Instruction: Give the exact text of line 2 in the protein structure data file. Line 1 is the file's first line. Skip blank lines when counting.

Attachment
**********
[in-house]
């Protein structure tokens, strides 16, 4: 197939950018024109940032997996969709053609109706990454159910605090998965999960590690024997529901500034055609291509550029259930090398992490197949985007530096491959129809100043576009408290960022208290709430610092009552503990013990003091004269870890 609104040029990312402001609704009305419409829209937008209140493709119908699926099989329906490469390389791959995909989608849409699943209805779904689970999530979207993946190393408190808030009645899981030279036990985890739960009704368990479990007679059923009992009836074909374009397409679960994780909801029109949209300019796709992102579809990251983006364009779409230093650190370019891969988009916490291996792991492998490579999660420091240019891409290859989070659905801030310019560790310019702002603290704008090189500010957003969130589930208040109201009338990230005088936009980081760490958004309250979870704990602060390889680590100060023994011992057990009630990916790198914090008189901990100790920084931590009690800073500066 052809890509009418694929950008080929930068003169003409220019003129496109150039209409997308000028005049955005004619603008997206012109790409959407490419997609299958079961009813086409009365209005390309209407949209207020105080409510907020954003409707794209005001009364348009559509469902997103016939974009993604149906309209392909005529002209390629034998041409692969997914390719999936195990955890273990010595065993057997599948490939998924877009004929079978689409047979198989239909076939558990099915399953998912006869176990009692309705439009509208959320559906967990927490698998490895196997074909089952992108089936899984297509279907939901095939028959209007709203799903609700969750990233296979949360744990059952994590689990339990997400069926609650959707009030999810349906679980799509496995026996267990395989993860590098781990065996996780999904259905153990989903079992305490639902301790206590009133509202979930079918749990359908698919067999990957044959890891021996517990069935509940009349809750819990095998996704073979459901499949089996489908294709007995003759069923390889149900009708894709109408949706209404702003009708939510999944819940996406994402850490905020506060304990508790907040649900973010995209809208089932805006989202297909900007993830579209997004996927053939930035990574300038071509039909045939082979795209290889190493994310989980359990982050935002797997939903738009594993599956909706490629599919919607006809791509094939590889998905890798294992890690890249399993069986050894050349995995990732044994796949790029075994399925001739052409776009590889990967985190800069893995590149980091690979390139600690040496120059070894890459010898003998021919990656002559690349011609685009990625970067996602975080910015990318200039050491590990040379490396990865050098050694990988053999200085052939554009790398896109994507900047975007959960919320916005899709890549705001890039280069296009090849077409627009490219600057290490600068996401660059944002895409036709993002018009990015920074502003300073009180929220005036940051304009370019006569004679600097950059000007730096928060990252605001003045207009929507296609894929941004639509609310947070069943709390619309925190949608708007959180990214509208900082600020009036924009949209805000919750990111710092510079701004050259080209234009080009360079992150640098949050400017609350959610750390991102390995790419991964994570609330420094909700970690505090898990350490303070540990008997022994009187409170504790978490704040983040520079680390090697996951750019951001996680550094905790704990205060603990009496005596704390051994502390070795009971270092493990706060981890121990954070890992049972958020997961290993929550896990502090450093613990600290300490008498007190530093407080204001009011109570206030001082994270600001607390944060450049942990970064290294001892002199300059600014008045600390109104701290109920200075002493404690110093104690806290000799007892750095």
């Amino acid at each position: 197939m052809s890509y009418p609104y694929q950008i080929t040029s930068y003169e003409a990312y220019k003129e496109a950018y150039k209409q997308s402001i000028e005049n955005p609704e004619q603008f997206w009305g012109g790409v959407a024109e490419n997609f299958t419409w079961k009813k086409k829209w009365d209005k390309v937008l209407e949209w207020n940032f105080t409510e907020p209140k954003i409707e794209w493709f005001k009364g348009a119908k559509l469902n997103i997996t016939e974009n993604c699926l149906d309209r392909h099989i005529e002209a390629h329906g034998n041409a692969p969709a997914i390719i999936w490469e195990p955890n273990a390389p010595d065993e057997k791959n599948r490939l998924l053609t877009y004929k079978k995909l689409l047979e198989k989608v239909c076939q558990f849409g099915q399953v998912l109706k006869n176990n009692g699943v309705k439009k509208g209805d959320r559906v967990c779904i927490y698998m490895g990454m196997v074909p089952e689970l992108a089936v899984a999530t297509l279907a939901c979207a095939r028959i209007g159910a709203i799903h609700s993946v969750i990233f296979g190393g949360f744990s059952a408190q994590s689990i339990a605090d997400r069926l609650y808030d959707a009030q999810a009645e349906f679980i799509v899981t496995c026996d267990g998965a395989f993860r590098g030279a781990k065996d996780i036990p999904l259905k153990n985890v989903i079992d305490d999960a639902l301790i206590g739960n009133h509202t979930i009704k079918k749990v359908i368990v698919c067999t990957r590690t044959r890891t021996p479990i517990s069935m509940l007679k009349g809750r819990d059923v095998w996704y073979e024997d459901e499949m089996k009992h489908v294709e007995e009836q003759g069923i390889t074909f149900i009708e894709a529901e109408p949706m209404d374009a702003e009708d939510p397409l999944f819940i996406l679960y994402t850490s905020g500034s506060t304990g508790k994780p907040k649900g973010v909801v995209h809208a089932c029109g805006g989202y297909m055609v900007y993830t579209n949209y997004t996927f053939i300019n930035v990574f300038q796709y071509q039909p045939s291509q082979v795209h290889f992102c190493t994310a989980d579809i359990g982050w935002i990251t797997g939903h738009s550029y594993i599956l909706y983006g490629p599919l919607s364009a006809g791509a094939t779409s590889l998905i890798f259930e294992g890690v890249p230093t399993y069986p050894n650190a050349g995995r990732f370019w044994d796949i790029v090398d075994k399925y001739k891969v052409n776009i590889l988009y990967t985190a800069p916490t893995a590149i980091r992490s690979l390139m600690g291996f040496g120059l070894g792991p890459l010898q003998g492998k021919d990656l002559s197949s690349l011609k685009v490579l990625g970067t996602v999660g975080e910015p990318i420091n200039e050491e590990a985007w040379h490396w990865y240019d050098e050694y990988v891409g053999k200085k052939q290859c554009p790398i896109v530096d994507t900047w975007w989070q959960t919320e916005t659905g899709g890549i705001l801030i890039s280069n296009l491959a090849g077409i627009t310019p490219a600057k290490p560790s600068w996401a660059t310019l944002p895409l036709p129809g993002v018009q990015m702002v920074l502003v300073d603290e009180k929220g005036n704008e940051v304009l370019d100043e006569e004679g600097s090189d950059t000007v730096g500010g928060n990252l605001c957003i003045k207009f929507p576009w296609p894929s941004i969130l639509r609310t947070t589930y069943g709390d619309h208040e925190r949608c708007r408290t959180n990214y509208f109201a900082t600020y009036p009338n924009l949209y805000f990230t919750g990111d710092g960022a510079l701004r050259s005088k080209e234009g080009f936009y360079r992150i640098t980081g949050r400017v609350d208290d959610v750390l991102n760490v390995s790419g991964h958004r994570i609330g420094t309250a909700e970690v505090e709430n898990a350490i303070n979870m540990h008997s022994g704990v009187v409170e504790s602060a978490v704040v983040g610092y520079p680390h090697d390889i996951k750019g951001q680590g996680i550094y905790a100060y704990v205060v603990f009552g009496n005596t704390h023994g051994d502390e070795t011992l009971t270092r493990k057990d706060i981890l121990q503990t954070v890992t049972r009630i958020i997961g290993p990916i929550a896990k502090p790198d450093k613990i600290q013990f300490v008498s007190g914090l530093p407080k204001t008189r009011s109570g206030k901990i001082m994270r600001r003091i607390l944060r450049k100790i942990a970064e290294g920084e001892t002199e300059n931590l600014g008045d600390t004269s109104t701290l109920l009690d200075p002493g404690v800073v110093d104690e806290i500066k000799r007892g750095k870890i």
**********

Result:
């Protein structure tokens, strides 16, 4: 197939950018024109940032997996969709053609109706990454159910605090998965999960590690024997529901500034055609291509550029259930090398992490197949985007530096491959129809100043576009408290960022208290709430610092009552503990013990003091004269870890 609104040029990312402001609704009305419409829209937008209140493709119908699926099989329906490469390389791959995909989608849409699943209805779904689970999530979207993946190393408190808030009645899981030279036990985890739960009704368990479990007679059923009992009836074909374009397409679960994780909801029109949209300019796709992102579809990251983006364009779409230093650190370019891969988009916490291996792991492998490579999660420091240019891409290859989070659905801030310019560790310019702002603290704008090189500010957003969130589930208040109201009338990230005088936009980081760490958004309250979870704990602060390889680590100060023994011992057990009630990916790198914090008189901990100790920084931590009690800073500066 052809890509009418694929950008080929930068003169003409220019003129496109150039209409997308000028005049955005004619603008997206012109790409959407490419997609299958079961009813086409009365209005390309209407949209207020105080409510907020954003409707794209005001009364348009559509469902997103016939974009993604149906309209392909005529002209390629034998041409692969997914390719999936195990955890273990010595065993057997599948490939998924877009004929079978689409047979198989239909076939558990099915399953998912006869176990009692309705439009509208959320559906967990927490698998490895196997074909089952992108089936899984297509279907939901095939028959209007709203799903609700969750990233296979949360744990059952994590689990339990997400069926609650959707009030999810349906679980799509496995026996267990395989993860590098781990065996996780999904259905153990989903079992305490639902301790206590009133509202979930079918749990359908698919067999990957044959890891021996517990069935509940009349809750819990095998996704073979459901499949089996489908294709007995003759069923390889149900009708894709109408949706209404702003009708939510999944819940996406994402850490905020506060304990508790907040649900973010995209809208089932805006989202297909900007993830579209997004996927053939930035990574300038071509039909045939082979795209290889190493994310989980359990982050935002797997939903738009594993599956909706490629599919919607006809791509094939590889998905890798294992890690890249399993069986050894050349995995990732044994796949790029075994399925001739052409776009590889990967985190800069893995590149980091690979390139600690040496120059070894890459010898003998021919990656002559690349011609685009990625970067996602975080910015990318200039050491590990040379490396990865050098050694990988053999200085052939554009790398896109994507900047975007959960919320916005899709890549705001890039280069296009090849077409627009490219600057290490600068996401660059944002895409036709993002018009990015920074502003300073009180929220005036940051304009370019006569004679600097950059000007730096928060990252605001003045207009929507296609894929941004639509609310947070069943709390619309925190949608708007959180990214509208900082600020009036924009949209805000919750990111710092510079701004050259080209234009080009360079992150640098949050400017609350959610750390991102390995790419991964994570609330420094909700970690505090898990350490303070540990008997022994009187409170504790978490704040983040520079680390090697996951750019951001996680550094905790704990205060603990009496005596704390051994502390070795009971270092493990706060981890121990954070890992049972958020997961290993929550896990502090450093613990600290300490008498007190530093407080204001009011109570206030001082994270600001607390944060450049942990970064290294001892002199300059600014008045600390109104701290109920200075002493404690110093104690806290000799007892750095």